Curated and designed by an Indigenous-led team, this website maps Indigenous territories, treaties and languages. Download The Land You Live On guide for interactive exercises and discussion prompts to understand the rich history and cultures of the land and water. What are the stories on the land where you live, learn and play?
How do you prepare for a hike or overnight camping trip? Learn the 7 Leave No Trace Principles. Use a printed or digital template to make a storyboard of these trip planning tips to share with friends and family. Bonus: Turn your storyboard into a stop motion film using a camera or these apps.
Create a presentation about your favourite conservation topic. It could be a camping trip story, history of trees, or the day in the life of an animal. Within your theme, consider where we’ve come from, where we are and where we’re headed. Consider tools like powerpoint, storymap, and social media to share your presentation. Bonus: Set up a time with friends, family or peers to connect over video conference or live stream to share your presentations with a PechaKucha presentation style that privileges short, powerful messages.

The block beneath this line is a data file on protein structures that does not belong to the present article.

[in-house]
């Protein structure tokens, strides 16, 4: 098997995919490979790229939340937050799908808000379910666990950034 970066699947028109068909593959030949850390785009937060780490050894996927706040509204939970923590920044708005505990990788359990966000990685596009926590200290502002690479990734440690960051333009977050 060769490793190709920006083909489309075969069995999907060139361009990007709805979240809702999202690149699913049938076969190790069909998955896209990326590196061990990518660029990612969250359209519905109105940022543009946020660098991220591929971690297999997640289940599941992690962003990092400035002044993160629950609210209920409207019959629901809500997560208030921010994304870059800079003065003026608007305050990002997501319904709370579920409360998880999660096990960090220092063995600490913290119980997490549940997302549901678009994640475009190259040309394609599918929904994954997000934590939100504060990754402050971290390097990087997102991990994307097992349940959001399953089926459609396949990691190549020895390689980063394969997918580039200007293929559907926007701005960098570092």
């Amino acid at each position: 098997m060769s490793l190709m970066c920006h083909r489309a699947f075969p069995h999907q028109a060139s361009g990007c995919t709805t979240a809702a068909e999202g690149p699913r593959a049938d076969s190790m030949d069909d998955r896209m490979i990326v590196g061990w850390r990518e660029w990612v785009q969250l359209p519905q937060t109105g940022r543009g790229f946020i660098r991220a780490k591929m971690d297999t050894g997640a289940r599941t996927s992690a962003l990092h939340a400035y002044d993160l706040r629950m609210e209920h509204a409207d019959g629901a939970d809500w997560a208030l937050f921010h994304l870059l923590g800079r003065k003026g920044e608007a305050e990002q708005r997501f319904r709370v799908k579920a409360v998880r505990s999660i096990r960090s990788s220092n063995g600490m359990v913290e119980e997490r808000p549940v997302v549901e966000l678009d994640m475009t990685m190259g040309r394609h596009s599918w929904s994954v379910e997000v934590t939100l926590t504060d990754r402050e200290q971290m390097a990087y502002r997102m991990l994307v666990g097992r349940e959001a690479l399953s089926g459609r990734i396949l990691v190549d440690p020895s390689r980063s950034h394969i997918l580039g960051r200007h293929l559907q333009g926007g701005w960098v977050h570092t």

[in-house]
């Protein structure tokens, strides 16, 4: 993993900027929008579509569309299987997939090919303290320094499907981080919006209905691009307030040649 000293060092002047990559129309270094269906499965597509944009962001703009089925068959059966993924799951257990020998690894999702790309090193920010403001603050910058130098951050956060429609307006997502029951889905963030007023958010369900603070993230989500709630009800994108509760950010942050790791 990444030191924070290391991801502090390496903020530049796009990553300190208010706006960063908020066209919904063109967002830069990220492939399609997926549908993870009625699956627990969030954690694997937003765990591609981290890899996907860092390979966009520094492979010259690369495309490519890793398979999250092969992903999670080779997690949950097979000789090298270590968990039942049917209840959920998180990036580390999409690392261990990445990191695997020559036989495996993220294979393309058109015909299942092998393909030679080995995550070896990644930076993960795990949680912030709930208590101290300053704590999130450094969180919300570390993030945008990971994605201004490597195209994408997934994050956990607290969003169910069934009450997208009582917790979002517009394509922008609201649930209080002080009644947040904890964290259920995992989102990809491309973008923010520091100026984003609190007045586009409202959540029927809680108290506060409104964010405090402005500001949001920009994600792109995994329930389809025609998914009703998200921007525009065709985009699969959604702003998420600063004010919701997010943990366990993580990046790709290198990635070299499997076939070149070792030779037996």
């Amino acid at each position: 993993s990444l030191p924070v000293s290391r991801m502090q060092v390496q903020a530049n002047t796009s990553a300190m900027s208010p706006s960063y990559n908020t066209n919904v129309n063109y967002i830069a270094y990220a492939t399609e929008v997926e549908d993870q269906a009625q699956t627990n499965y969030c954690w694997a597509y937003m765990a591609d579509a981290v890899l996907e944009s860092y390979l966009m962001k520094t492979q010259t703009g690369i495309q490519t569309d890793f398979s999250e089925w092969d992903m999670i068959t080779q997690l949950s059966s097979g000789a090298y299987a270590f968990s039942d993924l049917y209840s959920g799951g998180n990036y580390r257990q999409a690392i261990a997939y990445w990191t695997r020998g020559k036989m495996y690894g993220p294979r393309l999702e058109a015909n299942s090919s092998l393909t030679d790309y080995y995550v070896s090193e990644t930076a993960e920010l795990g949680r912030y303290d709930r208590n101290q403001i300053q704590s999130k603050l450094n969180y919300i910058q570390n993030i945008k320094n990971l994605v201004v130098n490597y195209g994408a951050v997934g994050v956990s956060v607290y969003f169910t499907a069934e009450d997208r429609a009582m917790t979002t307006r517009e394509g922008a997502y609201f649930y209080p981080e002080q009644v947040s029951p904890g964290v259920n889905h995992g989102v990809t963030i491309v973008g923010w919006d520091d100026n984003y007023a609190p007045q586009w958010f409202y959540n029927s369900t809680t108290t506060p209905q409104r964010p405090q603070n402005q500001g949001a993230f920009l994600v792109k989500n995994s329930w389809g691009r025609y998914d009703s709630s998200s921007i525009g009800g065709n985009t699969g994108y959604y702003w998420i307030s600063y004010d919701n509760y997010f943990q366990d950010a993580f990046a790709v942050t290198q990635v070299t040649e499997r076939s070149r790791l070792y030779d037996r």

This TedTalk video explores the impact of underwater noise on marine environments. The video provides reflection questions, additional resources, and discussion prompts to learn about threats from human activity on marine life, and why it’s important to take action.
Subscribe to receive e-mails with current good news, and activities. Follow us @cpawsbc on Facebook, Twitter and Instagram. Check back here for more blog posts including Staff Picks of Books, Films and Podcasts and upcoming Webinars to support our connections to nature and to each other.